Fascinating post! This is my kind of of trip - thank you for taking me along on the journey. My family lived in the Cdn arctic for a few years during my childhood and your post reminded me of that time. The similarities of indigenous tribes in countries within the arctic circle are so interesting, aren't they?

Btw, I talked with Constance before she met up with you in New Orleans. She was really looking forward to meeting you there. It's great that you both unexpectedly stayed in the same hotel, eh? It sounds like you both had fun together.

Dutchbaby said...

Dear CC,
I hope you will get to go on this wondrous, peaceful journey.

Dutchbaby said...

Dear Marilyn,
Please let me know if I can answer any questions about this journey. I would love to read about the trip from your perspective.

Dutchbaby said...

Dear tchesney,
I bet your bucket list is as long as mine :)

Dutchbaby said...

Dear Eryl,
I must run over and thank Constance for sending you here. Your blog is utterly delightful!

I had not heard the word Sami before this trip. I only knew of them as Laplanders, but this moniker is considered to be pejorative. I'm always thrilled to know that someone has learned something from this blog.


Dutchbaby said...

Dear George,
Thank you for your kind words about the photos. I'm afraid many of my photos are not as sharp as I would have liked. I was new to this camera and many of these were taken from a moving bus. I'm still learning...

Dutchbaby said...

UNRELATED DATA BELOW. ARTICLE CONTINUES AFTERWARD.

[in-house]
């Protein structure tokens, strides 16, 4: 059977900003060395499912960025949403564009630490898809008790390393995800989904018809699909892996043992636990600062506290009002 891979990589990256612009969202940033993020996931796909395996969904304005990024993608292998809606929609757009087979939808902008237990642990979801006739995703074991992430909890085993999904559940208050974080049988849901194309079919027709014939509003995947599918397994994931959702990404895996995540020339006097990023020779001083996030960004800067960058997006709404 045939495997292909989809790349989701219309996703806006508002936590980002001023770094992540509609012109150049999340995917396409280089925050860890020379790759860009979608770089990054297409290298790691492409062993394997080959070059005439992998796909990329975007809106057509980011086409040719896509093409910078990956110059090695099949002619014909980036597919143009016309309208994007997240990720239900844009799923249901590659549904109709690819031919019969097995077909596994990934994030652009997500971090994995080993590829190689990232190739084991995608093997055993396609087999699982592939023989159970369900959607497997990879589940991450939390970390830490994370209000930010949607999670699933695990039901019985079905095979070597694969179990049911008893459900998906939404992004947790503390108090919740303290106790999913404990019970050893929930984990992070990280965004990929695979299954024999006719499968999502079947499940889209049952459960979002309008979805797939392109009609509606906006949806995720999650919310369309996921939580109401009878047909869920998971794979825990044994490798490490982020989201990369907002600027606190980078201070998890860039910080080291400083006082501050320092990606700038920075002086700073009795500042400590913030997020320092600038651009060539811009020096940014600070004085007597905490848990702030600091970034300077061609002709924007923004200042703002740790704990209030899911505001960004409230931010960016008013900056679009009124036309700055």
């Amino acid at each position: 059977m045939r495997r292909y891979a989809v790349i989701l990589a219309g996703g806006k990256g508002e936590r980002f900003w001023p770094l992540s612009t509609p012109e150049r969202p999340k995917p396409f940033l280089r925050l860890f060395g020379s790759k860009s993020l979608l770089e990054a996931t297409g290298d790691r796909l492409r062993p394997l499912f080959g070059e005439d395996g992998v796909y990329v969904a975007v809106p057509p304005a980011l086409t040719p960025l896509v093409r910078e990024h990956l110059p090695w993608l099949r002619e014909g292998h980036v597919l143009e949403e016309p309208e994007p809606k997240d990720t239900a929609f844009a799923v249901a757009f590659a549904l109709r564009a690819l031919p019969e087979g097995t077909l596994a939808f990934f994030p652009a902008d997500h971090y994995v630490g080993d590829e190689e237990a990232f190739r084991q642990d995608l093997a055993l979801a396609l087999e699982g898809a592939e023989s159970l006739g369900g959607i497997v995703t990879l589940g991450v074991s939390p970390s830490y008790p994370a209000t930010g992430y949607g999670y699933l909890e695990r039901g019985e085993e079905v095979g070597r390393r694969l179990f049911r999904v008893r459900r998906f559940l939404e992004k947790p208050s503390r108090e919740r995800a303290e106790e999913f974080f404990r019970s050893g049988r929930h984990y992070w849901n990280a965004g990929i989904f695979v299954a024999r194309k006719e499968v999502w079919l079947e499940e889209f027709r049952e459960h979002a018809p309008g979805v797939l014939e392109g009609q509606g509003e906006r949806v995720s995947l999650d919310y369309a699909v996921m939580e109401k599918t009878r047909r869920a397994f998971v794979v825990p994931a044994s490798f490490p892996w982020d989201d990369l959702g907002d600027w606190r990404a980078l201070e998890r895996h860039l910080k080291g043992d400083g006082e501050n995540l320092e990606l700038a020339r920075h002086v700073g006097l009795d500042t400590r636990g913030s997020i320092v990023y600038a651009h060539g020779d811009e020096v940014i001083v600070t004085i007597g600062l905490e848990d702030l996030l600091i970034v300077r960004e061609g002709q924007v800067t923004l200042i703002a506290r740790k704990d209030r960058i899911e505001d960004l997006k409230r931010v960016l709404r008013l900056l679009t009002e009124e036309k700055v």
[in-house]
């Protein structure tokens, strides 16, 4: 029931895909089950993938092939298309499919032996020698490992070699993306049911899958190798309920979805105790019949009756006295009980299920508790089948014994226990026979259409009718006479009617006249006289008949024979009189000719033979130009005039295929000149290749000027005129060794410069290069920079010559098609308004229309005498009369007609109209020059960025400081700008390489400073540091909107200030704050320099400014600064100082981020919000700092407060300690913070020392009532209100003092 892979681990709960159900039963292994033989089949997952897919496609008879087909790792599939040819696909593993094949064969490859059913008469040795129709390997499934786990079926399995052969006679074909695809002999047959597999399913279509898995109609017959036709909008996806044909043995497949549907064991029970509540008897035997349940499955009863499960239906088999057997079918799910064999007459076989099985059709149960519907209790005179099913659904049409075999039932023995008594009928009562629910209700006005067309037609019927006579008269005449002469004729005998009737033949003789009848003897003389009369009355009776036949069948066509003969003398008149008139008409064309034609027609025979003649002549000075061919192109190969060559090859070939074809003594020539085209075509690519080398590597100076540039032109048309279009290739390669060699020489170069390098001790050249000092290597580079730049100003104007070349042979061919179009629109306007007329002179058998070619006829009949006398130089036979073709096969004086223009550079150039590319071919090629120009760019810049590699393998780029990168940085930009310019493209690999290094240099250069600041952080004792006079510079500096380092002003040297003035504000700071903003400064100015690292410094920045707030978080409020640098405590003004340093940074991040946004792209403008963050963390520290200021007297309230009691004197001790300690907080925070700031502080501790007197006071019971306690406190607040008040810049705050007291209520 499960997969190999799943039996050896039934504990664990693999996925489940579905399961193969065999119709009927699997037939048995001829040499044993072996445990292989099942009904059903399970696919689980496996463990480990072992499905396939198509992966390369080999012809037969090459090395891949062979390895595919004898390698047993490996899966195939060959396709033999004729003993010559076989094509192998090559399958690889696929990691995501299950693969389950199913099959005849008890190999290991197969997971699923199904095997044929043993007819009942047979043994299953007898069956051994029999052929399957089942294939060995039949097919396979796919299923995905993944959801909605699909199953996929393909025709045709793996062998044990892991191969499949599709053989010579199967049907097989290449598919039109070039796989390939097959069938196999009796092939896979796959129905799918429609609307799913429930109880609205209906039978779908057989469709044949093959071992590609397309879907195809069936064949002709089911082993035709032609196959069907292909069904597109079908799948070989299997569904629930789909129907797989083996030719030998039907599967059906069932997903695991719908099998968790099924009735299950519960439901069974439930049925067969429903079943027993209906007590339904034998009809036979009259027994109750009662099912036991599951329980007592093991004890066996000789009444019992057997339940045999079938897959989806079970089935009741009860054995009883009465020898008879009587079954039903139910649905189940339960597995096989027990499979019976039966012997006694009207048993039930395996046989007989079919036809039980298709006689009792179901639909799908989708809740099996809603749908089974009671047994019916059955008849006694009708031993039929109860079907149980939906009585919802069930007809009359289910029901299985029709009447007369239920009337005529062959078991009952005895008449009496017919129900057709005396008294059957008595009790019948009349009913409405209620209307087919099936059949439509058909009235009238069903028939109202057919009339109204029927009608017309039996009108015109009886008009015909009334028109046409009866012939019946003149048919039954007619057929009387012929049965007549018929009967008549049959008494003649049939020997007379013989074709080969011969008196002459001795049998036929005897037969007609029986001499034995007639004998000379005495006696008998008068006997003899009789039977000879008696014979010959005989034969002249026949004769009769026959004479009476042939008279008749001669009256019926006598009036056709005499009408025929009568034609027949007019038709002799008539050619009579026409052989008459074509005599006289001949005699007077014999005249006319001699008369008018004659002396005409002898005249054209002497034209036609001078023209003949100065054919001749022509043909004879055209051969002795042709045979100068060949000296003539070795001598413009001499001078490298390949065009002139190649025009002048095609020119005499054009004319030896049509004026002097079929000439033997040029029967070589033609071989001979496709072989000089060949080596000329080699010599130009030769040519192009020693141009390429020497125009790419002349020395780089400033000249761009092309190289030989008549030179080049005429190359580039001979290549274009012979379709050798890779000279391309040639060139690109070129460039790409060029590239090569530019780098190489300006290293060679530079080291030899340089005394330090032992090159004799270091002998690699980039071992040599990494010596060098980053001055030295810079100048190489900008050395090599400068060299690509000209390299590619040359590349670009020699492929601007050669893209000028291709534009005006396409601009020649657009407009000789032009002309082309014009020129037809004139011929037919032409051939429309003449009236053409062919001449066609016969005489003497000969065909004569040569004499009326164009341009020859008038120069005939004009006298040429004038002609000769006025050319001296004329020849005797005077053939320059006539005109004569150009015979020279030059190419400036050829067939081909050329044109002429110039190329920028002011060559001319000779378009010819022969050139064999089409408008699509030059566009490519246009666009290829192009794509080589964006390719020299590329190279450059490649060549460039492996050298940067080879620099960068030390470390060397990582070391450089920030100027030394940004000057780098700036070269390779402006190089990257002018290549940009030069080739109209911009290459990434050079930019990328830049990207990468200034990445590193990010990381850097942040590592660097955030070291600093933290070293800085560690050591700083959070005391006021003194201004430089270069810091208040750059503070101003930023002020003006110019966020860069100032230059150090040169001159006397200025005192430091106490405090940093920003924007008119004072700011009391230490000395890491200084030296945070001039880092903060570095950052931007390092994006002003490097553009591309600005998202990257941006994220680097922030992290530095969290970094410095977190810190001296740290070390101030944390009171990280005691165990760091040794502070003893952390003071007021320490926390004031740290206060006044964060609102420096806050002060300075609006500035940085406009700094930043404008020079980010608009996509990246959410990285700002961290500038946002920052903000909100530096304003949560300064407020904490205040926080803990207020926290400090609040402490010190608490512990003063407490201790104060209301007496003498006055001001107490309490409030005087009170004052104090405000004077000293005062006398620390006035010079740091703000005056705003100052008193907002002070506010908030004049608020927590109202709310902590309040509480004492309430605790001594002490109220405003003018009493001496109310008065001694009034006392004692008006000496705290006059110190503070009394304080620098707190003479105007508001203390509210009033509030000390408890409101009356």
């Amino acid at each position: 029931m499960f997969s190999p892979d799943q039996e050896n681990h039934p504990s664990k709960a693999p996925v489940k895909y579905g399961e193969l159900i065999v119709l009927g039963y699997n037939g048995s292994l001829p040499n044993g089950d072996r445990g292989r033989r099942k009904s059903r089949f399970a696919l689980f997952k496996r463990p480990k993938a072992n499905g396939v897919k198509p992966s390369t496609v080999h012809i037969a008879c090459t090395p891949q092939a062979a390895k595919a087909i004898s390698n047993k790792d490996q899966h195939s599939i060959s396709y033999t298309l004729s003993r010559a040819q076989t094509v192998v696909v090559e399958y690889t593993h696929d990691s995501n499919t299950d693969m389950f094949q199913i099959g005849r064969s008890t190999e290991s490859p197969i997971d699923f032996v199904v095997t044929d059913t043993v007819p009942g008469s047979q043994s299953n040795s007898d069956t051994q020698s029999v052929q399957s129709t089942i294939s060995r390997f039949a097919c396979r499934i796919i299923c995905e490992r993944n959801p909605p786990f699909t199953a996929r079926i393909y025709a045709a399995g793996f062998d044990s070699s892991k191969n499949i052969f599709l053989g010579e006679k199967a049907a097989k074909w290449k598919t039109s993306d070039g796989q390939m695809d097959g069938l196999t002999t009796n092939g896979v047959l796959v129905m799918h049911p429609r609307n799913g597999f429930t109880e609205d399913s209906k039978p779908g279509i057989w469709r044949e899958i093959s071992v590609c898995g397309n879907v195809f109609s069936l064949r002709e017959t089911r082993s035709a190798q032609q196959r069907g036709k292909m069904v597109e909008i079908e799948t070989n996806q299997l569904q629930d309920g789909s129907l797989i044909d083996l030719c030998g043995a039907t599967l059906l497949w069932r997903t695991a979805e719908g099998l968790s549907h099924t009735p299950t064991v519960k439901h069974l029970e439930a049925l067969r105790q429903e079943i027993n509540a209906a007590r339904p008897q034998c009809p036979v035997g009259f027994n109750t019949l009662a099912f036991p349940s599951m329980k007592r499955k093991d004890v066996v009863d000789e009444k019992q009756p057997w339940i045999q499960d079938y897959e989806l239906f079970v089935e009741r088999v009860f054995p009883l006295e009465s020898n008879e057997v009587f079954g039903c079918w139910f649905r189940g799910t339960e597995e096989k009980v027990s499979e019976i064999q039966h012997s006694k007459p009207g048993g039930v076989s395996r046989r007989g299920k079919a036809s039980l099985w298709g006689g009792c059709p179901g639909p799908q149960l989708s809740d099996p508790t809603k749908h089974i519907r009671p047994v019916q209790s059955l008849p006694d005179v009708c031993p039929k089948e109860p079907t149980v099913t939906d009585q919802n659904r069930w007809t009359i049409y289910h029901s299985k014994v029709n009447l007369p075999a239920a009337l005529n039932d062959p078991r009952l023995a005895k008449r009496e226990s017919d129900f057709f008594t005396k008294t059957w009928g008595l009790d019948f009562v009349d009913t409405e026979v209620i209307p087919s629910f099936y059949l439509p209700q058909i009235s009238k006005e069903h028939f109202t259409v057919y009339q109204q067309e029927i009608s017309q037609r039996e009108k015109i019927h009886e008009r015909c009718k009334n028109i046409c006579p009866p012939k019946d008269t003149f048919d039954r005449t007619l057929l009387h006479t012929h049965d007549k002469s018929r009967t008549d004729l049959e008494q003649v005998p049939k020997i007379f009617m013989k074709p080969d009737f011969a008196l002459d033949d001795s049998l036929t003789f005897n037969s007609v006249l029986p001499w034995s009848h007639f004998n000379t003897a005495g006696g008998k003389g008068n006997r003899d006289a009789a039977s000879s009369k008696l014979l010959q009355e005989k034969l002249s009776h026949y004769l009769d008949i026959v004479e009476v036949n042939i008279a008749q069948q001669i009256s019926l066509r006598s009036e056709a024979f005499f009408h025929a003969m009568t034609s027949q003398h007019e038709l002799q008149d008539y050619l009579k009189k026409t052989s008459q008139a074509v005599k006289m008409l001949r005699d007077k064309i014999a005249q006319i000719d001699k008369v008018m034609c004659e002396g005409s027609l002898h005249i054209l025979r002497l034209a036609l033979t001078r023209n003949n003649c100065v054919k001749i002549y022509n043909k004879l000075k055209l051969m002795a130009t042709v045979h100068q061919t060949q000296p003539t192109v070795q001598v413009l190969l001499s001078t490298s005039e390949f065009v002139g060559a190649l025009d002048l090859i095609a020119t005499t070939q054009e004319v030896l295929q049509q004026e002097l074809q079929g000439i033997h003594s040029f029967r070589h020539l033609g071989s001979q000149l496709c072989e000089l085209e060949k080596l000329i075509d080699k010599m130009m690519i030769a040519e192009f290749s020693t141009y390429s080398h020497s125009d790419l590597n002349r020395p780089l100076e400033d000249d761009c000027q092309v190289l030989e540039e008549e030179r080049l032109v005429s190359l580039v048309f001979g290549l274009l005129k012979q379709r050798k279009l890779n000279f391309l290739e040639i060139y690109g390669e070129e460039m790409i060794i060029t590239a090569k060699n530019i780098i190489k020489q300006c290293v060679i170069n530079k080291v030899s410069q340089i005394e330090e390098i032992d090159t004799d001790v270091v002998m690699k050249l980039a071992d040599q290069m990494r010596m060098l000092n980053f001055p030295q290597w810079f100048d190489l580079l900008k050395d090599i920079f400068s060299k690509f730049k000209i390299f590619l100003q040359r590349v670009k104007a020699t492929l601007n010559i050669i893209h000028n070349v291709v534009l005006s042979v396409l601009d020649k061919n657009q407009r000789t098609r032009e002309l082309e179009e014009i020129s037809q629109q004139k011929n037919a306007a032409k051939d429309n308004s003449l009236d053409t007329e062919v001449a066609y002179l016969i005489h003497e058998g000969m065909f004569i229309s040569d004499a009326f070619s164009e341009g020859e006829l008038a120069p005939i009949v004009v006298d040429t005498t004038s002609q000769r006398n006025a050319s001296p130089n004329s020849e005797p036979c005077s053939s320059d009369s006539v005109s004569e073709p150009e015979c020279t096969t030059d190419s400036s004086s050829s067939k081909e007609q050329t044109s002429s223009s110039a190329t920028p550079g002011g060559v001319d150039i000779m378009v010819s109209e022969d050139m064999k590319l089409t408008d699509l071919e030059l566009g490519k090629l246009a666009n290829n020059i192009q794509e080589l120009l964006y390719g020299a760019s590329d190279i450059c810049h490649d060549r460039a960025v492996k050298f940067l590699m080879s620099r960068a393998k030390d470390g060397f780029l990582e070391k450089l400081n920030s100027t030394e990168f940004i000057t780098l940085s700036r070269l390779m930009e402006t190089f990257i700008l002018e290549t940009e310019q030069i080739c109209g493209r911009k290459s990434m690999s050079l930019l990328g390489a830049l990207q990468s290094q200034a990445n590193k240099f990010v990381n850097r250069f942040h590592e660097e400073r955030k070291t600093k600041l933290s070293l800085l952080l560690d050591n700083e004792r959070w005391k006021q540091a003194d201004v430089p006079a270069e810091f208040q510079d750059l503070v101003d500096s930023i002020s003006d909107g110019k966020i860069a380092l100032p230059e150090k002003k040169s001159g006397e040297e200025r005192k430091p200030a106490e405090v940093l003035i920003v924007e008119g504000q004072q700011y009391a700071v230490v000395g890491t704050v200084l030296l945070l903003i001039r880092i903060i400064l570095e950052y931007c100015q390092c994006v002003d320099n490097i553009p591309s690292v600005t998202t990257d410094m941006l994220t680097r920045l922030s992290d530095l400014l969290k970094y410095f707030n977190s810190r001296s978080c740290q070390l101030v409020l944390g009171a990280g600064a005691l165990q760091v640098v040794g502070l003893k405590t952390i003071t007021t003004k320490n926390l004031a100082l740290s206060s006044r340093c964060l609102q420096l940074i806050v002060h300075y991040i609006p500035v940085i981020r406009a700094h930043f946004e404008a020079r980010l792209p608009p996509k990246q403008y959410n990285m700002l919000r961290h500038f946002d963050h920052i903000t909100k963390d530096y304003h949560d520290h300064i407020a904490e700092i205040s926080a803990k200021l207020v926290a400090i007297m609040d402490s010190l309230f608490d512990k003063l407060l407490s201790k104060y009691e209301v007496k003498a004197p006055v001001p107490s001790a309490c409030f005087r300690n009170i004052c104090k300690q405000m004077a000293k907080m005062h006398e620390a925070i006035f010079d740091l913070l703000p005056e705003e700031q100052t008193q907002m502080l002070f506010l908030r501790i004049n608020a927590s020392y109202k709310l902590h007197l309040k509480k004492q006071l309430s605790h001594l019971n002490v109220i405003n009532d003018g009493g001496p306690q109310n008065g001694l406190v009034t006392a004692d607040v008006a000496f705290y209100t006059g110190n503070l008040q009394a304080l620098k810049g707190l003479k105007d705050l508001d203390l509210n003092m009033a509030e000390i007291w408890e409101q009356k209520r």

Dear lisa,
Thank you for your kind compliment! Yes, it was a wonderful trip.

Dutchbaby said...

Dear Constance,
Thank you for chasing that link. I love knowing that your mother will be reading this post.

Since you left this note, I added a link to a photo of some antlers that were offered for sale at the harbor.

Dutchbaby said...

Dear Kris,
Magic is a great word for this place. Happy new year to you too, Kris!

Dutchbaby said...

Dear Yolanda,
I am so glad to see this part of the world; I think you would enjoy it too.

Happy New Year to you too!

Dutchbaby said...

Dear Ruth,
It's funny you should say this about my writing style. My English professor in Berkeley once told me that reading my papers was like reading the Reader's Digest Condensed Books. It's curious that my concise writing style is quite opposite to my speaking style. I'm still working on learning to think before I speak.

Sami is the native, non-derogatory name for these people. You may be more familiar with the pejorative term I described in the post.

I have to honest, Ruth, I never once wondered about birds pecking at the drying fish. You make a very good point. Maybe the high salt content is a deterrent for the birds.

We saw these simple, rustic fences all over Norway. My sister and I were obsessed with them.

Dutchbaby said...

Dear Kala,
It was indeed a long journey from San Francisco!

Dutchbaby said...

Dear Ginny,
I'm so excited to hear that you will be "Hurtigruting" down the coast, the same direction Vagabonde traveled.

I'm already looking forward to your artful mosaics of the coastline!

Unknown said...

What a great anthropology lesson, DB. The people are so beautiful and to survive in such a harsh and rugged land says a lot for their determination. It's remarkable that their tents look almost exactly like tipis. I wonder if there is a connection to Native Americans.

Gorgeous photos, as always. Thank you.